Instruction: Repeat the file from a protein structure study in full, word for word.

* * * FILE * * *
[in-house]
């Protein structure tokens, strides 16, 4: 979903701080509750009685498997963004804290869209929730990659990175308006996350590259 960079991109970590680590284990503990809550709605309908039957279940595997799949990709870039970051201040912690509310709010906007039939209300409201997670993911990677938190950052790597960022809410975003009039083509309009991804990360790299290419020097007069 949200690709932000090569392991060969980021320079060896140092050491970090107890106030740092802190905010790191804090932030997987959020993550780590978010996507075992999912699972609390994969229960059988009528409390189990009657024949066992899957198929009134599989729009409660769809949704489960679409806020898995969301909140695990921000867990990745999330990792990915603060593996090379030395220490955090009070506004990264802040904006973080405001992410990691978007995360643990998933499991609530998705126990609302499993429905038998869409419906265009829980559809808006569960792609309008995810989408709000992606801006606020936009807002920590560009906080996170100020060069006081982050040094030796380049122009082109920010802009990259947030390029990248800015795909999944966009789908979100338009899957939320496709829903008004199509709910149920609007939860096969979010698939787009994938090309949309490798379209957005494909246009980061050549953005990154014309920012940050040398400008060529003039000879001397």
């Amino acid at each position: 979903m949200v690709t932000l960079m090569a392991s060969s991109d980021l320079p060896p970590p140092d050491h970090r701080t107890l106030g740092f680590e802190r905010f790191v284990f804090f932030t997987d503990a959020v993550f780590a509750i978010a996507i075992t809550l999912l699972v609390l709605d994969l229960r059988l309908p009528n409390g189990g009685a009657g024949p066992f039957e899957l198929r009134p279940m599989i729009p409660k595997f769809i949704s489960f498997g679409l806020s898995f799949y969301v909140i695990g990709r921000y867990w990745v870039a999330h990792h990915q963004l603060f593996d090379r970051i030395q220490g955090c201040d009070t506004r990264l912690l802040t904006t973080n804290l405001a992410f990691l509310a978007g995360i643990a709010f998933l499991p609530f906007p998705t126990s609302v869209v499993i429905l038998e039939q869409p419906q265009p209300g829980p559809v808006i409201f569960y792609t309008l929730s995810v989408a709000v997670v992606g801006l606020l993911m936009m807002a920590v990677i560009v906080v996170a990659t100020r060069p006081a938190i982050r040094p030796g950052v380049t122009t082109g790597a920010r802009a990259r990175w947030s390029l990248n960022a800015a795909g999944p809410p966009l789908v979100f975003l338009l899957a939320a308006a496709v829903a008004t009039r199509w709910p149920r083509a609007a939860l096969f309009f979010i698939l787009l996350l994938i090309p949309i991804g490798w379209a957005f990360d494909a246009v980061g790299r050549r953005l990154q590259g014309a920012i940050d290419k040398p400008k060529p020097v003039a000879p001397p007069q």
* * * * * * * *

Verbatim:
[in-house]
């Protein structure tokens, strides 16, 4: 979903701080509750009685498997963004804290869209929730990659990175308006996350590259 960079991109970590680590284990503990809550709605309908039957279940595997799949990709870039970051201040912690509310709010906007039939209300409201997670993911990677938190950052790597960022809410975003009039083509309009991804990360790299290419020097007069 949200690709932000090569392991060969980021320079060896140092050491970090107890106030740092802190905010790191804090932030997987959020993550780590978010996507075992999912699972609390994969229960059988009528409390189990009657024949066992899957198929009134599989729009409660769809949704489960679409806020898995969301909140695990921000867990990745999330990792990915603060593996090379030395220490955090009070506004990264802040904006973080405001992410990691978007995360643990998933499991609530998705126990609302499993429905038998869409419906265009829980559809808006569960792609309008995810989408709000992606801006606020936009807002920590560009906080996170100020060069006081982050040094030796380049122009082109920010802009990259947030390029990248800015795909999944966009789908979100338009899957939320496709829903008004199509709910149920609007939860096969979010698939787009994938090309949309490798379209957005494909246009980061050549953005990154014309920012940050040398400008060529003039000879001397």
């Amino acid at each position: 979903m949200v690709t932000l960079m090569a392991s060969s991109d980021l320079p060896p970590p140092d050491h970090r701080t107890l106030g740092f680590e802190r905010f790191v284990f804090f932030t997987d503990a959020v993550f780590a509750i978010a996507i075992t809550l999912l699972v609390l709605d994969l229960r059988l309908p009528n409390g189990g009685a009657g024949p066992f039957e899957l198929r009134p279940m599989i729009p409660k595997f769809i949704s489960f498997g679409l806020s898995f799949y969301v909140i695990g990709r921000y867990w990745v870039a999330h990792h990915q963004l603060f593996d090379r970051i030395q220490g955090c201040d009070t506004r990264l912690l802040t904006t973080n804290l405001a992410f990691l509310a978007g995360i643990a709010f998933l499991p609530f906007p998705t126990s609302v869209v499993i429905l038998e039939q869409p419906q265009p209300g829980p559809v808006i409201f569960y792609t309008l929730s995810v989408a709000v997670v992606g801006l606020l993911m936009m807002a920590v990677i560009v906080v996170a990659t100020r060069p006081a938190i982050r040094p030796g950052v380049t122009t082109g790597a920010r802009a990259r990175w947030s390029l990248n960022a800015a795909g999944p809410p966009l789908v979100f975003l338009l899957a939320a308006a496709v829903a008004t009039r199509w709910p149920r083509a609007a939860l096969f309009f979010i698939l787009l996350l994938i090309p949309i991804g490798w379209a957005f990360d494909a246009v980061g790299r050549r953005l990154q590259g014309a920012i940050d290419k040398p400008k060529p020097v003039a000879p001397p007069q």